The Problem with Words: Deconstruction
Today we talk about the move from modernism to postmodernism as a paradigm shift. The move entails fundamental changes in our core assumptions about existence.
Thomas Kuhn introduced this language decades ago when he explained how radical changes occur in the sciences. Kuhn said that new information here or there doesn’t initiate a paradigm shift. Rather, a shift occurs when people question and then change core assumptions about reality.
The old belief systems can’t explain new data. Change is required.
One postmodern tradition powerfully questions modern assumptions. This tradition goes by the name “deconstructionism.” Philosopher Jacques Derrida’s ideas provide the pulse for deconstructive postmodernism.
Deconstructive postmodernism identifies inherent inconsistencies in the language we use to describe reality. Modernists base their knowledge about the world upon a linguistic foundation they believe is certain, secure, and unambiguous. They assume that words, propositions, and sentences capture the truth about reality.Deconstructive postmodernism identifies inherent inconsistencies in the language we use to describe reality. Click To Tweet
In opposition to modernity, deconstructionists point out that language cannot be nailed down. Words inevitably contain unintended meanings. Communication is never crystal-clear. Just when we think a word corresponds fully to reality, we find it inadequate.
Consider the word “cool.” We all know the word’s meaning depends on its context. “Cool” can mean a lack of friendliness, unemotional, aplomb, loss of intensity, lack of heat, popular, or fashionable.
The meaning of words depends on their context. Yet we never understand contexts fully. Consequently, ambiguity reigns. Even our most cherished words – God, love, world, Jesus, hope – are ambiguous.The meaning of words depends on their context. Yet we never understand contexts fully. Click To Tweet
As we interpret and reinterpret words, we realize no foundational, final, or fixed interpretation is available. Words refer to other words, those refer to other words, and those words refer to still others.
Meaning seems to exist only in relations of matrices. Language is a web without any fixed cables. If we think we have a solid foundation, “things fall apart,” as the poet William Butler Yeats put it, and “the center cannot hold.”
Deconstructionists pull the rug out from much modern theology. Some modernists appeal to objective and universal reason. Some rely upon what they think is unbiased and unambiguous theological language.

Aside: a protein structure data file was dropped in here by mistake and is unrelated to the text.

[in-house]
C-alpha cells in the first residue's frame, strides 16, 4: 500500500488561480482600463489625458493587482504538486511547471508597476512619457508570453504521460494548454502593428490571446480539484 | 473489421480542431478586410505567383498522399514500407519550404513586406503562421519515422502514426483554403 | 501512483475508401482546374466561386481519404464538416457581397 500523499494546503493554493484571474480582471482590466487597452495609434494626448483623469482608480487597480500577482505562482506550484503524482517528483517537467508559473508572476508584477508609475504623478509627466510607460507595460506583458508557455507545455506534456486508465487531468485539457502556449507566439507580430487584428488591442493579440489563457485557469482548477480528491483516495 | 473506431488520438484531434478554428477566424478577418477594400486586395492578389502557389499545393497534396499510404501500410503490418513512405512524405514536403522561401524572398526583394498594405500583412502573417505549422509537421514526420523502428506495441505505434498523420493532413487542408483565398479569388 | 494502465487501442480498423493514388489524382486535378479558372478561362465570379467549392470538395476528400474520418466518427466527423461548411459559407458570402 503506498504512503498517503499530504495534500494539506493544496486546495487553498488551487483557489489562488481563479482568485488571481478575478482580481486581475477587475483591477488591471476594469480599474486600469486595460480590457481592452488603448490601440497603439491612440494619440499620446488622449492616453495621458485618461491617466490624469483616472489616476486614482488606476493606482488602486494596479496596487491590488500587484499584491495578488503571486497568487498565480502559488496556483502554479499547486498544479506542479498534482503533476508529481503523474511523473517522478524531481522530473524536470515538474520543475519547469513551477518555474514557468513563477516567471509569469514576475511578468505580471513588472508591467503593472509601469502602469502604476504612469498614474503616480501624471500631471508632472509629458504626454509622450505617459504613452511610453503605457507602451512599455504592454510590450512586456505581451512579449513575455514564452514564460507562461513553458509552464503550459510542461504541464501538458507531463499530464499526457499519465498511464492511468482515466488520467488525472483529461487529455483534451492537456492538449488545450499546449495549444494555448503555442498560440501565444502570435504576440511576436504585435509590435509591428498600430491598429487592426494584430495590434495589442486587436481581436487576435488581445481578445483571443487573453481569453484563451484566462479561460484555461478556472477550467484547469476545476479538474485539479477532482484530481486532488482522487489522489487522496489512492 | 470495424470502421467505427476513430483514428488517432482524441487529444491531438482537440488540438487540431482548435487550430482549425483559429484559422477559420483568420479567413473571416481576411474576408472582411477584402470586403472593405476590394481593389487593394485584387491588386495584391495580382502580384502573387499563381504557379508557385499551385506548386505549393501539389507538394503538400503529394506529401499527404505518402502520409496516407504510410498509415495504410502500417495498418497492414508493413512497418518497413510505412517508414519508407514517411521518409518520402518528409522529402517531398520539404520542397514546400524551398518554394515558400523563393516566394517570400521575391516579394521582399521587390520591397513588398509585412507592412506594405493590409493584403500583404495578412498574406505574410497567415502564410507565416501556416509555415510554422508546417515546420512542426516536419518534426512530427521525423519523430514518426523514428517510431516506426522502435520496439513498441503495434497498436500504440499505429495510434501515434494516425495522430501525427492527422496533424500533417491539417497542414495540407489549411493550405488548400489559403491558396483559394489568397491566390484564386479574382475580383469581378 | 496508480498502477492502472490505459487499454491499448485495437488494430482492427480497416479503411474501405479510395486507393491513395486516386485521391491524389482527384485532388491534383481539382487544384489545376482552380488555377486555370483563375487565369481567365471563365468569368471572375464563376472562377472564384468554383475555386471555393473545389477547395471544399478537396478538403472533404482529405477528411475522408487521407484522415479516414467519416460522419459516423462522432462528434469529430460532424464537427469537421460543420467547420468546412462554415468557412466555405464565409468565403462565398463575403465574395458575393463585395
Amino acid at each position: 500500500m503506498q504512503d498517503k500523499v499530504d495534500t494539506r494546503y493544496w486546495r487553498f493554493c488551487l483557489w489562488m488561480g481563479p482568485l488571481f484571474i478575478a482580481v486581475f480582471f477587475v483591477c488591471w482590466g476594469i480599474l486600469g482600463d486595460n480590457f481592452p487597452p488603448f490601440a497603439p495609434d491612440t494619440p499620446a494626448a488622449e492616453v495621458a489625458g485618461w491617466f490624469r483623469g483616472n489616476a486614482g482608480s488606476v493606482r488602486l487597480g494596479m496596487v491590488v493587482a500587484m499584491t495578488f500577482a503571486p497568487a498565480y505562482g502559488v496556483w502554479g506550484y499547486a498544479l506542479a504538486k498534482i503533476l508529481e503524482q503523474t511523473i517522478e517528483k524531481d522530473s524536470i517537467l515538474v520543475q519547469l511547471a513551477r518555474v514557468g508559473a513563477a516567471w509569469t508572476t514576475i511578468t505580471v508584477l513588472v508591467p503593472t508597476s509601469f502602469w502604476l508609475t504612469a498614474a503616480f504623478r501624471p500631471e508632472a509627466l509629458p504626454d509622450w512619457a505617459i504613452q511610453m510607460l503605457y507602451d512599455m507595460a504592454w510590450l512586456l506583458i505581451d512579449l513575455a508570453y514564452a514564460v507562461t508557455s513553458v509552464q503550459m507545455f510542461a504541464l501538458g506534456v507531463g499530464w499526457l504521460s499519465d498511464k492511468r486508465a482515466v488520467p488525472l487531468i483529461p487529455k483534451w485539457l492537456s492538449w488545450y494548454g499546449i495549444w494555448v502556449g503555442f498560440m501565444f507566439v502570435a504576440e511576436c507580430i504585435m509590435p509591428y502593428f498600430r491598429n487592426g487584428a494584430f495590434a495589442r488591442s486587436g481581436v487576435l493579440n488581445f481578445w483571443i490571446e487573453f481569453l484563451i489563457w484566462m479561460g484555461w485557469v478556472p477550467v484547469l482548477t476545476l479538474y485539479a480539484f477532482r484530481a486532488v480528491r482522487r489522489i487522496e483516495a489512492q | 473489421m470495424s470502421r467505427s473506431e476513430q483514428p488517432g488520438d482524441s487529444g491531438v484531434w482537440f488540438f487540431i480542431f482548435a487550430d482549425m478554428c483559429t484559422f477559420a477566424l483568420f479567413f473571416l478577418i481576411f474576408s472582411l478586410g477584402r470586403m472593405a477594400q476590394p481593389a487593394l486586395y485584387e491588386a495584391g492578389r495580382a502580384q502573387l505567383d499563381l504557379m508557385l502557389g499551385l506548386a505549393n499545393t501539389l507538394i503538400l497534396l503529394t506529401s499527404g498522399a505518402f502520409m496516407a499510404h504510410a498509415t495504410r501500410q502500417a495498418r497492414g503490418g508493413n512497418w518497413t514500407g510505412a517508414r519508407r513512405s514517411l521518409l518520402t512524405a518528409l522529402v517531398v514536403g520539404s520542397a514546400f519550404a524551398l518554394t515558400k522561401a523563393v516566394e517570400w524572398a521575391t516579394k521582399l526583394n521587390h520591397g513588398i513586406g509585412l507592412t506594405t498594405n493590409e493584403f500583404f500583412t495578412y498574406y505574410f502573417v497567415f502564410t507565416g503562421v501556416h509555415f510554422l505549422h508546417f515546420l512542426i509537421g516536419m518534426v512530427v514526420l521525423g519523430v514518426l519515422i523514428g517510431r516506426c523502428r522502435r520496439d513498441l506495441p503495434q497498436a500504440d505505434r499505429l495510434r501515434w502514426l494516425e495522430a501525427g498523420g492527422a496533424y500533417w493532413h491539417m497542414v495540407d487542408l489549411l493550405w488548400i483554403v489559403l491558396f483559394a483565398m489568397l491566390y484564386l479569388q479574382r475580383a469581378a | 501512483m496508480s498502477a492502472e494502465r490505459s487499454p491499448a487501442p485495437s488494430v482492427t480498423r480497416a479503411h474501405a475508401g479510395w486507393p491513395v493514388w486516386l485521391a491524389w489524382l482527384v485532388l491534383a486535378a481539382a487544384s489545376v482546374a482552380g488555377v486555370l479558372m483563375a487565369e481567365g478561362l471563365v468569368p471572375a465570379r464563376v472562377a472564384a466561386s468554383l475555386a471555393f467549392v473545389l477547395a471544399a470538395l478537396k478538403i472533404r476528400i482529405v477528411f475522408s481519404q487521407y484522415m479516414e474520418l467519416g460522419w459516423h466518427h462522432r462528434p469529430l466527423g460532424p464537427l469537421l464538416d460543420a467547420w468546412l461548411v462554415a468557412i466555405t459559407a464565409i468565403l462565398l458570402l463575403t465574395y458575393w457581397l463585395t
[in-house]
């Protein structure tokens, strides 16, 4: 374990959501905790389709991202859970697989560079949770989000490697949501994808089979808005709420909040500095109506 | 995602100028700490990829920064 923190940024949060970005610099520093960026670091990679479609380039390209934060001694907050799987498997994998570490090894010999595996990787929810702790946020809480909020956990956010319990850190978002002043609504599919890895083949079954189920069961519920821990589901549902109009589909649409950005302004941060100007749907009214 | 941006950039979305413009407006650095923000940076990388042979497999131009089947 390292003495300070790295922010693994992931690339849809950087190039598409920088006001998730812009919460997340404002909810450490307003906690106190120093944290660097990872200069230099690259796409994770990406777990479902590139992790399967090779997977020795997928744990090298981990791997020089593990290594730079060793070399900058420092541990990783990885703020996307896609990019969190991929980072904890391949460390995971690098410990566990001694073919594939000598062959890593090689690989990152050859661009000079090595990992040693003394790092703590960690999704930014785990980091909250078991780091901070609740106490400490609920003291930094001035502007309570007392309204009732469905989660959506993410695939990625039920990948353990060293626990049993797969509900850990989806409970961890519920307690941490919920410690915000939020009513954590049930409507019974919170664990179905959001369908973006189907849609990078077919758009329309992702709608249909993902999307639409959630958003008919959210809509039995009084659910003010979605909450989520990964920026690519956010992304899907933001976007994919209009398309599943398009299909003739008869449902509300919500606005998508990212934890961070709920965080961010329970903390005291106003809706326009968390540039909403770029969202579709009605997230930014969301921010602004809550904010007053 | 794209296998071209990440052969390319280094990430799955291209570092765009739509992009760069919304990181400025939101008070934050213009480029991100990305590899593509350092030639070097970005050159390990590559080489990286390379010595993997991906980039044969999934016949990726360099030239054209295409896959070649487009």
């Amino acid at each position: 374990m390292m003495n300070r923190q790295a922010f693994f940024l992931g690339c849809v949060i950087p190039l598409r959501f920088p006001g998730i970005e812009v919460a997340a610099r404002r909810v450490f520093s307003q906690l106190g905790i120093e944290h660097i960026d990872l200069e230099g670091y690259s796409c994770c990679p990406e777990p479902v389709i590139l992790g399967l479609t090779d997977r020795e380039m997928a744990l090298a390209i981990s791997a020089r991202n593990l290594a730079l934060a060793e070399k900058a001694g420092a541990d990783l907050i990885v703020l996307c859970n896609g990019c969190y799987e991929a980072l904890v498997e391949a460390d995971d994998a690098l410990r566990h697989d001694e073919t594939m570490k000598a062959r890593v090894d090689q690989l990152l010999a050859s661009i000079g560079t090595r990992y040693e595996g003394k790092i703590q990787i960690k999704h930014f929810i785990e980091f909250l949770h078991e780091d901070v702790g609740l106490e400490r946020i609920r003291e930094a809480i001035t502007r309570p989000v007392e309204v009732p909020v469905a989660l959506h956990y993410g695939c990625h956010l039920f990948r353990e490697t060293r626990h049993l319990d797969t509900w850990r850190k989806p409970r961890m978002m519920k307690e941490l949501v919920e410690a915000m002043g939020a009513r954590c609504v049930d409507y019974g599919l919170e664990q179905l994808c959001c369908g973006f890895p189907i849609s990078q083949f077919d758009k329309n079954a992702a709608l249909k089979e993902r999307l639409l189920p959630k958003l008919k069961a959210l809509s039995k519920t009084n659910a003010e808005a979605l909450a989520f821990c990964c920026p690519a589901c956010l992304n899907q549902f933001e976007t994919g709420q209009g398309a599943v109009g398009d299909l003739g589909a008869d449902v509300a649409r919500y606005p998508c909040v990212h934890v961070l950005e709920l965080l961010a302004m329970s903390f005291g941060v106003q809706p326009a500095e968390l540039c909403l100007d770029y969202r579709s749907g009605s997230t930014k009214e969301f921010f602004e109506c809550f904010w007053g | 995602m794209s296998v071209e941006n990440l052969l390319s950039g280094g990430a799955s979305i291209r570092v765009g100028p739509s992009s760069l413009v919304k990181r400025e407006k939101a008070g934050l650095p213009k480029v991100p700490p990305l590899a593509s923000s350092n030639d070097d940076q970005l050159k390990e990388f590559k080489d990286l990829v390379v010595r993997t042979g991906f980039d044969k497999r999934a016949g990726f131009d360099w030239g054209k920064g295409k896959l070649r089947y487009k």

This postmodern tradition provides important insights for contemporary Christian theologians. Deconstructive postmodernism….
— affirms difference and diversity, rather than trying to make genuine differences appear the same. Christian theologies have often been preoccupied with uniformity.
— helps contemporary theologians remain suspicious of traditional hierarchies that keep many people and ideas at the bottom or margins of society.
— joins other postmodern traditions by calling attention to the overlooked “other.” Contemporary Christians called to minister to the least of these would be wise to explore how best to think about and respond to otherness.
— promotes humility in theology, because it reminds us we cannot corner the market on truth. Dogmatism and epistemic pride have no place.
— reminds contemporary Christian theologians that we cannot capture fully with words who God is and what God wants. God is bigger than our language.
— invites contemporary theologians to reaffirm the prophetic, messianic, apocalyptic, and limits of theological language.Deconstructive theology invites us to reaffirm the prophetic, apocalyptic, and limits of language. Click To Tweet
Deconstructive postmodernism has its share of opponents, of course. I share some criticisms that opponents level against it. Despite its important resources for Christianity, in fact, I don’t think deconstructive postmodernism is the best overall resource from which Christian theologians should draw in a postmodern age.
On the question of truth and knowledge, for instance, deconstructive postmodernism implies that each individual determines truth entirely for him or herself. Radical relativism prevails. I believe Christian theology should reject radical epistemic and moral relativism.
Deconstructive postmodernism is also vulnerable to the charge of being self-refuting. If language cannot be trusted and always undermines authorial intent, we should also not trust the language used by deconstructive postmodernists to tout their view. For instance, how can it be true that there is no truth?
Deconstructive postmodernism is inherently negative. Deconstruction is not interested in replacing an old system with a better one. Deconstructionists are not interested in constructing a more adequate worldview. I think deconstruction of poor worldviews need to be followed by reconstructive efforts that draw from Scripture, Christian tradition, reason, sciences, and a variety of experiences.
I want to talk coherently about God, love, and host of other important topics. To do so, I believe we must say something constructive about God and the nature of reality. We need positive postmodern theologies.
In sum, deconstructive postmodernism offers insights. These insights can prove helpful as postmodern Christians “give an account for the hope within them” (1 Pt. 3:15).
Among the four dominant postmodern traditions, however, I don’t think deconstruction serves well as the primary framework for contemporary Christian theologians.
Contemporary Christians should take a “yes, but” approach to this postmodern tradition. Yes, deconstructive postmodern can teach us something. But it doesn’t provide a framework for addressing well the call that Christians hear from their Creator.Contemporary Christians should take a “yes, but” approach to deconstructive postmodernism. Click To Tweet